If you are looking for a sign...

by Zardoz
Updated: July 23, 2018

If you are looking for a sign, you will probably see it - so it is a good idea to control this process

Most signs are misinterpretations of basic phenomena. Yet they affect us at a deep level. We can qualify the negative effect of bad signs with a little analysis and capitalize on a positive emotional response by controlling our own signs.

In modern society, people still believe in signs. Understanding why reveals how they can still be of use.


Pareidolia essentially means wrong image and is the perception of something that isn’t there based on optimistic pattern matching, e.g. two dots and a line look like a face.

This ability would have be naturally selected in ancient times, i.e. the ability to spot threats from minimal visual cues.

A short step on from this is the projection of desired images onto patterns. For example, the Rorschach inkblot test uses this to attempt to gain insight into a person’s mental state.


Given that pareidolia is rooted in survival, it is beneficial to pass on this knowledge without requiring direct experience: Better to tell your children not to eat the poisonous plants than let them learn by experience!

When the reasoning is not understood, a superstition can be created: When you see the sign, it means something good/bad but you don’t know what exactly.

Since avoiding danger is favorable to survival regardless of whether reasons why are understood or not, it can be argued that susceptibility to superstition has also been naturally selected.

Signs, logos & trademarks

Given that superstition is rooted in survival, it is natural to be comfortable with the significance of signs. The need for a business to have some kind of logo is often taken for granted, even though it may be unnecessary or undesirable.

One problem with signs is that the more abstract the concept, the less reliable is the encoding across different cultures and languages.

Another problem is the tendency for them to be self-fulfilling.

We notice what we’re focused on

Otherwise known as Attentional bias this is a cognitive bias where we attach excessive importance to something that coincides with what we are thinking about at the time.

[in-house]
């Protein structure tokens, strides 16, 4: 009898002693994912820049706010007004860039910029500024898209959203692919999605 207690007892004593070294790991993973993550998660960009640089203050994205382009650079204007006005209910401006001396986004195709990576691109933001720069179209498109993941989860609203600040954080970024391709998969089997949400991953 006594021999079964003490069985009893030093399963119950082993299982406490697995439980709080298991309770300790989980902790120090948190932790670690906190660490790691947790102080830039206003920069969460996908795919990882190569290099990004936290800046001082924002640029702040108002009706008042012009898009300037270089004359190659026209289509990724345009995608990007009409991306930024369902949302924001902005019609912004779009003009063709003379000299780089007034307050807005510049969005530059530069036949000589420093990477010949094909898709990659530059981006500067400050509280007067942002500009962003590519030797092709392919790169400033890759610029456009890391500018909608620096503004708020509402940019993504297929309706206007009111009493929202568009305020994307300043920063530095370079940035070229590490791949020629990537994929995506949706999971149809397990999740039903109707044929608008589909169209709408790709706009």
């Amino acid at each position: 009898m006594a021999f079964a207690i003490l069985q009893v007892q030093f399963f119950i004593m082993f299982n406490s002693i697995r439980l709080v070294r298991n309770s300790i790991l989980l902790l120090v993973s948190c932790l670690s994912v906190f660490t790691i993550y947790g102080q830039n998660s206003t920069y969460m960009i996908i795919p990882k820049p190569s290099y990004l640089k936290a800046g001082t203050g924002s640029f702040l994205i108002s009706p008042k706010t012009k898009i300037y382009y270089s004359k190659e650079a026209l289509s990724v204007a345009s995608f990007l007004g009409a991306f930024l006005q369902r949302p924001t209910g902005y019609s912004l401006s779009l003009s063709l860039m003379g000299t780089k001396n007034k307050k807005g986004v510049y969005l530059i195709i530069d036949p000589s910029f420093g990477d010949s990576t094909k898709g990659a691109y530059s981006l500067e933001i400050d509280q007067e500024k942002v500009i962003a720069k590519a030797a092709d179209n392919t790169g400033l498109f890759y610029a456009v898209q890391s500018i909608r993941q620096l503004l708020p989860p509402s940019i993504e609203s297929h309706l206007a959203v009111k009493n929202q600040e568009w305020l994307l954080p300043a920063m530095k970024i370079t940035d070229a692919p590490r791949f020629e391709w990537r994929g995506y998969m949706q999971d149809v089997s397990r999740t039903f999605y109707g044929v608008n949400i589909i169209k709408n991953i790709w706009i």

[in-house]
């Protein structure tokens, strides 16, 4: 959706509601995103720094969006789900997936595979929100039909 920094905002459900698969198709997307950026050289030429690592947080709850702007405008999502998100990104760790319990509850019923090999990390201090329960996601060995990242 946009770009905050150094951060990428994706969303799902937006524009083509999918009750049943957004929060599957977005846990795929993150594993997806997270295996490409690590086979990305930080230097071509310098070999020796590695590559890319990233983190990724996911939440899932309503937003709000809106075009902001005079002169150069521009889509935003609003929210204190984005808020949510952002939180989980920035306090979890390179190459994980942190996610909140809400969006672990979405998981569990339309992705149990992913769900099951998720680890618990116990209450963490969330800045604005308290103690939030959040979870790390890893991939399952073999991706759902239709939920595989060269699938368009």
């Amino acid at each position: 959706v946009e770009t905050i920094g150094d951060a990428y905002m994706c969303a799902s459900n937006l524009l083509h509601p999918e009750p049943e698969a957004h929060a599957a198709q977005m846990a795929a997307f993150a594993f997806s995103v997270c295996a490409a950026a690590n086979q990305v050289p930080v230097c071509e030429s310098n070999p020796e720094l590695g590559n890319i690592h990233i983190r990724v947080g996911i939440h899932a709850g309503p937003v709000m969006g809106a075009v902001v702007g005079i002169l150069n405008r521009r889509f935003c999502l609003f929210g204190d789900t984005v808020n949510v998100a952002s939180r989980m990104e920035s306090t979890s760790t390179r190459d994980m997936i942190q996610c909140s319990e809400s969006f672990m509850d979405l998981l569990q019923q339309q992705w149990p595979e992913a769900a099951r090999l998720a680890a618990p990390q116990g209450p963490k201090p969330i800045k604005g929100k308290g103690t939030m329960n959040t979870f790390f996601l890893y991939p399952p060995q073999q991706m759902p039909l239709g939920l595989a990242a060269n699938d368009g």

I thought about something and received an e-mail about it the same day. But I had more than 300 e-mails that day and none of the others mentioned it. So was it a good sign or a bad sign?

Choosing signs

When it comes to making financial decisions, the issues are usually so abstract that “signs” can be very misleading.

That is not to say instincts don’t contribute something, it’s more the case that their relevance is diluted.

Sometimes my lucky number is significant. When I see it in financial charts it’s just a coincidence.

Inherited ideas cannot be relied on when the environment is different. If they arose from intelligence, they can and should be revised with intelligence.

Is a black cat good or bad? If it lives on vermin, it might mean you have rats. Alternatively, it might be keeping your house free of scorpions.

Creating signs

Sigil (from the Latin “sigillum” meaning seal) refers to medieval occult symbols for supernatural beings. The idea was revised by Austin Osman Spare into a modern way of represent ideas as symbols to leverage the subconscious mind and gain control.

In its simplest form, the unique letters from the written goal are converted into an abstract symbol (the sigil) which is ultimately ceremonially destroyed.

Personally, I haven’t had much luck with Spare’s method, probably because I don’t like the language-specific approach - it’s too contrived for me to accept.

More info

Pareidolia at reddit.com.

Sigil magic at houseofintuitionla.com.

Austin Osman Spare at hermetic.com.

Sigils and Seals at neuromagick.com.

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